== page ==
Happy “apéro” hour

On their way through the south of France, friends Pete and Cameron stopped in Carcassonne, fresh from the Spanish Basque Country that shares a lot of history and culture with its French counterpart right across the border. One of those traditions that they enjoyed was an afternoon aperitivo that included a glass of vermouth made in a town not far from where they were staying. Knowing how much we like taking a picnic on the train, they created a takeout version of the aperitif to share with us and in the photo to the left you can see the result. The gift bag included a bottle of Ugabe vermouth from Artea, an orange to slice for the glass, green olives, and potato chips just as it had been served at a Spanish café. That prompted me to read up on this “before dinner” pause that we knew as an apéro.

When the ancient Romans lived throughout much of France 2000 years ago, they often started their meals with a sweet wine that was said to “open the appetite”. That continued, even into the Middle Ages, although by then the recommendation was to add something bitter like anise, sage, or wormwood—used in making vermouth—to aid in digestion. Secret family recipes developed over the centuries and it’s said that the oldest pastis brand in France, Pernod, came from one of those formulas.

Dessert by Sarah

The folks on our street like to entertain and we’ve been fortunate to have been invited for a number of apéros, all of which were very similar despite being at different homes with families originating in different parts of France. Drinks offered might be white or rosé wine, beer, whiskey, port, or pastis. Champagne is always available if we’re with our 103-year-old friend since it’s her favorite drink while it’s cider with our buddies from Brittany. Potato or corn chips, peanuts or mixed nuts, and green olives show up on everyone’s table. If it progresses into an apéro dînatoire (featured photo across the top, thank you Sarah) then we’ll probably see mini-pizzas or quiche, plus plates of charcuterie, cheese, and slices of savory cakes added to the mix. We’re also likely to see midnight since the hosts never seem in a hurry to end the evening.

The timing for these events can be tricky when you’re mixing Americans and French. One neighbor was astonished that we would have a glass of wine at 5 PM calculating the quantity of blanc, rosé, et rouge that we must go through before her typical 8 PM dinner time. We assured her that we could make that glass stretch and that we eat much earlier in the evening unless we’re with French friends. The compromise invitation start time we’ve established between our two houses is 6:30 PM.

Street sign by Tamalou Bobola

Mainland France is divided into 13 administrative regions, each with its own specialites be they food, drink, customs, accents, or even a local language. The apéro is something that is shared everywhere and remained a regular part of life even during the Covid lockdowns when online versions became popular. Our street is narrow enough that we could stand on our doorstep and safely toast to the health of our friends at their doors and windows. Gratefully, we can now raise a glass in-person and say, “Santé”!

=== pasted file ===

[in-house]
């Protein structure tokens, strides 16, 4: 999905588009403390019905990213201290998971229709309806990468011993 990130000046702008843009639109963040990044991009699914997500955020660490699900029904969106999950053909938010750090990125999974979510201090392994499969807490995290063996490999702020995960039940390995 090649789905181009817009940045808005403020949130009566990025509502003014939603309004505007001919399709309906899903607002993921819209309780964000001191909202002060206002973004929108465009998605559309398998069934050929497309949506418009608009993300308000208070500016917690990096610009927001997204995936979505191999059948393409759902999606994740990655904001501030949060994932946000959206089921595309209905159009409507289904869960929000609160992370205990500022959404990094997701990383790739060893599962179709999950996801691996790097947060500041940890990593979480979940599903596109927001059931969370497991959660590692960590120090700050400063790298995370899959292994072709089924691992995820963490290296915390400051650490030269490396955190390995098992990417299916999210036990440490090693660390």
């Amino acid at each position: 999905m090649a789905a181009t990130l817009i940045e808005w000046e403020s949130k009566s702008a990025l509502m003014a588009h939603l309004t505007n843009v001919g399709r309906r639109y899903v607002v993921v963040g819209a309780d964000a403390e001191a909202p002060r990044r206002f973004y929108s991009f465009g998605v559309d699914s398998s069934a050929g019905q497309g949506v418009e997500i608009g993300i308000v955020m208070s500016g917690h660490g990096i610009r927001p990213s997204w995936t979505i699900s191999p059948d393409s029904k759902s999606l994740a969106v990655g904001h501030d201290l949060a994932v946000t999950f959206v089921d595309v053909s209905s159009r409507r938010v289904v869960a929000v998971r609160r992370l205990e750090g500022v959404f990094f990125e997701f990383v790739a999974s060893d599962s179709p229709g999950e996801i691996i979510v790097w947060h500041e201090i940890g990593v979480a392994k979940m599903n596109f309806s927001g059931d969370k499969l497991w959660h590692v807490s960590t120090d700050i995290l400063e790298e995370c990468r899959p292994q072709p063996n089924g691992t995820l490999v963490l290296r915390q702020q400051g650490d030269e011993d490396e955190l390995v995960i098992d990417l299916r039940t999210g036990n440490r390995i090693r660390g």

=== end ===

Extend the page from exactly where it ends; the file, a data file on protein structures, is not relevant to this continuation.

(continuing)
10 thoughts on “Happy “apéro” hour

  1. We have loved our introduction to apéro here in Montpellier. Our favorite bar, SMASH, serves artisanal cocktails with lovely bites, and we have friends who regularly extend their apéros, which often are spontaneous, well past my bedtime. Yet another reason to love living in France!

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  2. Hello Bob,
    Thank you so much for this blog, it became my guide to retirement planning. Comments on the Budget page are closed so I hope you wouldn’t mind that I’m asking this here: does your monthly budget reflect travel expences or you have a separate budget for that?
    Thank you again!

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    1. Hi Olga,
      This is Bill answering. We didn’t add that to our public budget because everyone would have a different idea of what they would like to do on their vacations. Some needing to return to their home countries to see family and others just wanting to splurge on a luxury train trip across the top of Spain. In our actual preliminary budget we added 350 euros per month to make sure we planned for something if the exchange rates went off or worse. Thank you for asking. Discretionary items are not included as everyone might not drink wine and some might just be happy to be able to live in this wonderful country without having to travel too far.

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